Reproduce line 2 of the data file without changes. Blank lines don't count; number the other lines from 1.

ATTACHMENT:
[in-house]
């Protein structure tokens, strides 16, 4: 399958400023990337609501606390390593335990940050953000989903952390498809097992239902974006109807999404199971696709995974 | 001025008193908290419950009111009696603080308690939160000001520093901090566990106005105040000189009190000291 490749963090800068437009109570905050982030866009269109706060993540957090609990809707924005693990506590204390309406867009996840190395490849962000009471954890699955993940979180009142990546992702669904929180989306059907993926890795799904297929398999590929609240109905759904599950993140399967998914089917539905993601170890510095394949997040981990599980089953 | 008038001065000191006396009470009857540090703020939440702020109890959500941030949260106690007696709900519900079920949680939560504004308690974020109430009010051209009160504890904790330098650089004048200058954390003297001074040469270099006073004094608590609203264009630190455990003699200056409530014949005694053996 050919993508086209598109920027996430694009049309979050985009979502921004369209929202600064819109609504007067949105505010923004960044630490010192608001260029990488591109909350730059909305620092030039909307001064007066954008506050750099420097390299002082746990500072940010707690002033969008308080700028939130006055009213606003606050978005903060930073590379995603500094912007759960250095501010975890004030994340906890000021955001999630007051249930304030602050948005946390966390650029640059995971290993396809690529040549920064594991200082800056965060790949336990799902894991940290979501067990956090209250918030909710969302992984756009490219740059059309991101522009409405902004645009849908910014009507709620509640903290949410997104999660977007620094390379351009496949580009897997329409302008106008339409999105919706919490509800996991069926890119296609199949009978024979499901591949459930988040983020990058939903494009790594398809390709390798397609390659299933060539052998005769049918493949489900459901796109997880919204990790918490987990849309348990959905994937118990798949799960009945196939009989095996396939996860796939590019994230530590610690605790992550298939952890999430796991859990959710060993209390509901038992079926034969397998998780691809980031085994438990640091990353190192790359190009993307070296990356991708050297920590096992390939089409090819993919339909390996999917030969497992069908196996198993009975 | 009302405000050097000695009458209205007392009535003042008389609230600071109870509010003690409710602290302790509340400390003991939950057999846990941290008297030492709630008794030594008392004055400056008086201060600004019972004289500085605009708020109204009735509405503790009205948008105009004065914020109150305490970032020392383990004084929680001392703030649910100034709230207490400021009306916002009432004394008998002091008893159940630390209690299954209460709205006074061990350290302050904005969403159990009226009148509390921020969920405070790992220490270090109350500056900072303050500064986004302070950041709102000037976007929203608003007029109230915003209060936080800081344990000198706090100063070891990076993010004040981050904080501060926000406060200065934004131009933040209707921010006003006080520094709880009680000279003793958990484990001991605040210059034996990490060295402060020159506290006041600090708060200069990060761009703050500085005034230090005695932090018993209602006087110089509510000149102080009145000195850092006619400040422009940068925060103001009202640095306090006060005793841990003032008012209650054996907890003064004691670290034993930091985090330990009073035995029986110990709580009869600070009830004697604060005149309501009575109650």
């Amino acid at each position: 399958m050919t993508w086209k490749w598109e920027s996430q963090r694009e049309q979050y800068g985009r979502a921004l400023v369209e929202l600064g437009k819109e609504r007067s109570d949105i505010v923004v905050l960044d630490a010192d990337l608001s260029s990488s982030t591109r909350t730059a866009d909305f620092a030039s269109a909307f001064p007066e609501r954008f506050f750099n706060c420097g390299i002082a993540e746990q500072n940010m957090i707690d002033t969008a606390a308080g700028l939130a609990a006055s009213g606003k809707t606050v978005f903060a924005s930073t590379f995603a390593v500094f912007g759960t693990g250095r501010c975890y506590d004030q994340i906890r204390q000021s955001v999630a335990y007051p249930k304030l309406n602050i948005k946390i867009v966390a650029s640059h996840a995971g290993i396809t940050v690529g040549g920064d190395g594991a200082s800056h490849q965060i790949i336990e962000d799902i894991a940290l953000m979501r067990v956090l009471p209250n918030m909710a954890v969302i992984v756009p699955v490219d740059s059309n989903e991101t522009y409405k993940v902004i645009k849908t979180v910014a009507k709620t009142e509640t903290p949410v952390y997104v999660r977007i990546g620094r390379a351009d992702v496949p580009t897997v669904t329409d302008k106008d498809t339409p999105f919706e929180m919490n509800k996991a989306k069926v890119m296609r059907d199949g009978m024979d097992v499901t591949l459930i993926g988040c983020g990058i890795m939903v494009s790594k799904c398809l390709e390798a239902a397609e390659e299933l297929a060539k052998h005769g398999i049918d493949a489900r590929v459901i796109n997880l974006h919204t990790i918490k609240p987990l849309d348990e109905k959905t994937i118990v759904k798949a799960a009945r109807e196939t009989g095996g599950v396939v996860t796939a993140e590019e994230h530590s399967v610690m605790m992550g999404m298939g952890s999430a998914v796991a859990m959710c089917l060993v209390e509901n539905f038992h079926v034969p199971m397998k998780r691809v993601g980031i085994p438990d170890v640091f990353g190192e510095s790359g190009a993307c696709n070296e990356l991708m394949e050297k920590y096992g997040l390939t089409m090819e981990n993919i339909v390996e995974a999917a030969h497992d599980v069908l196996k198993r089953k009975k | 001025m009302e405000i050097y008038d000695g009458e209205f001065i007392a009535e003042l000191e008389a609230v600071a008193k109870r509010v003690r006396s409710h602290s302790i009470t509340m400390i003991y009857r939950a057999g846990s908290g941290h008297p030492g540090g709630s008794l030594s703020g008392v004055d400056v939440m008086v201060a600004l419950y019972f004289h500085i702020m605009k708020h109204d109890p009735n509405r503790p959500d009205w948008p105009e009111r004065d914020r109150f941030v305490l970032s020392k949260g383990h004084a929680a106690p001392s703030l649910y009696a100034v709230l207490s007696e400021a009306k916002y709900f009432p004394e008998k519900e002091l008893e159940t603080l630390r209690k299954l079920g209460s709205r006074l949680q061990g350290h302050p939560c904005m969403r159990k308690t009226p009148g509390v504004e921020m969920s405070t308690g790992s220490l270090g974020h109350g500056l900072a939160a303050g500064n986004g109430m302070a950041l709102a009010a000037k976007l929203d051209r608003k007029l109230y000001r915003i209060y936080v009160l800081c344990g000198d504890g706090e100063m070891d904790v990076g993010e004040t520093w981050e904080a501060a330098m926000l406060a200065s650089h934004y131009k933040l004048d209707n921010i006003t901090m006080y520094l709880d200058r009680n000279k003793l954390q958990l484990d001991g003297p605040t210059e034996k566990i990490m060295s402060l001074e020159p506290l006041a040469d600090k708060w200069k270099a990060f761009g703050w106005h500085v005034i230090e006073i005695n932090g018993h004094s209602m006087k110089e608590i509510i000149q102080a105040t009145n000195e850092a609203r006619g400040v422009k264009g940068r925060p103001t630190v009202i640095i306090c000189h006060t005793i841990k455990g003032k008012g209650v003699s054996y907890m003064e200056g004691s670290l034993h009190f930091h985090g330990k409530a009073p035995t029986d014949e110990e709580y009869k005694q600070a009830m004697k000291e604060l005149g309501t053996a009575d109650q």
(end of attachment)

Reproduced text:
């Protein structure tokens, strides 16, 4: 399958400023990337609501606390390593335990940050953000989903952390498809097992239902974006109807999404199971696709995974 | 001025008193908290419950009111009696603080308690939160000001520093901090566990106005105040000189009190000291 490749963090800068437009109570905050982030866009269109706060993540957090609990809707924005693990506590204390309406867009996840190395490849962000009471954890699955993940979180009142990546992702669904929180989306059907993926890795799904297929398999590929609240109905759904599950993140399967998914089917539905993601170890510095394949997040981990599980089953 | 008038001065000191006396009470009857540090703020939440702020109890959500941030949260106690007696709900519900079920949680939560504004308690974020109430009010051209009160504890904790330098650089004048200058954390003297001074040469270099006073004094608590609203264009630190455990003699200056409530014949005694053996 050919993508086209598109920027996430694009049309979050985009979502921004369209929202600064819109609504007067949105505010923004960044630490010192608001260029990488591109909350730059909305620092030039909307001064007066954008506050750099420097390299002082746990500072940010707690002033969008308080700028939130006055009213606003606050978005903060930073590379995603500094912007759960250095501010975890004030994340906890000021955001999630007051249930304030602050948005946390966390650029640059995971290993396809690529040549920064594991200082800056965060790949336990799902894991940290979501067990956090209250918030909710969302992984756009490219740059059309991101522009409405902004645009849908910014009507709620509640903290949410997104999660977007620094390379351009496949580009897997329409302008106008339409999105919706919490509800996991069926890119296609199949009978024979499901591949459930988040983020990058939903494009790594398809390709390798397609390659299933060539052998005769049918493949489900459901796109997880919204990790918490987990849309348990959905994937118990798949799960009945196939009989095996396939996860796939590019994230530590610690605790992550298939952890999430796991859990959710060993209390509901038992079926034969397998998780691809980031085994438990640091990353190192790359190009993307070296990356991708050297920590096992390939089409090819993919339909390996999917030969497992069908196996198993009975 | 009302405000050097000695009458209205007392009535003042008389609230600071109870509010003690409710602290302790509340400390003991939950057999846990941290008297030492709630008794030594008392004055400056008086201060600004019972004289500085605009708020109204009735509405503790009205948008105009004065914020109150305490970032020392383990004084929680001392703030649910100034709230207490400021009306916002009432004394008998002091008893159940630390209690299954209460709205006074061990350290302050904005969403159990009226009148509390921020969920405070790992220490270090109350500056900072303050500064986004302070950041709102000037976007929203608003007029109230915003209060936080800081344990000198706090100063070891990076993010004040981050904080501060926000406060200065934004131009933040209707921010006003006080520094709880009680000279003793958990484990001991605040210059034996990490060295402060020159506290006041600090708060200069990060761009703050500085005034230090005695932090018993209602006087110089509510000149102080009145000195850092006619400040422009940068925060103001009202640095306090006060005793841990003032008012209650054996907890003064004691670290034993930091985090330990009073035995029986110990709580009869600070009830004697604060005149309501009575109650």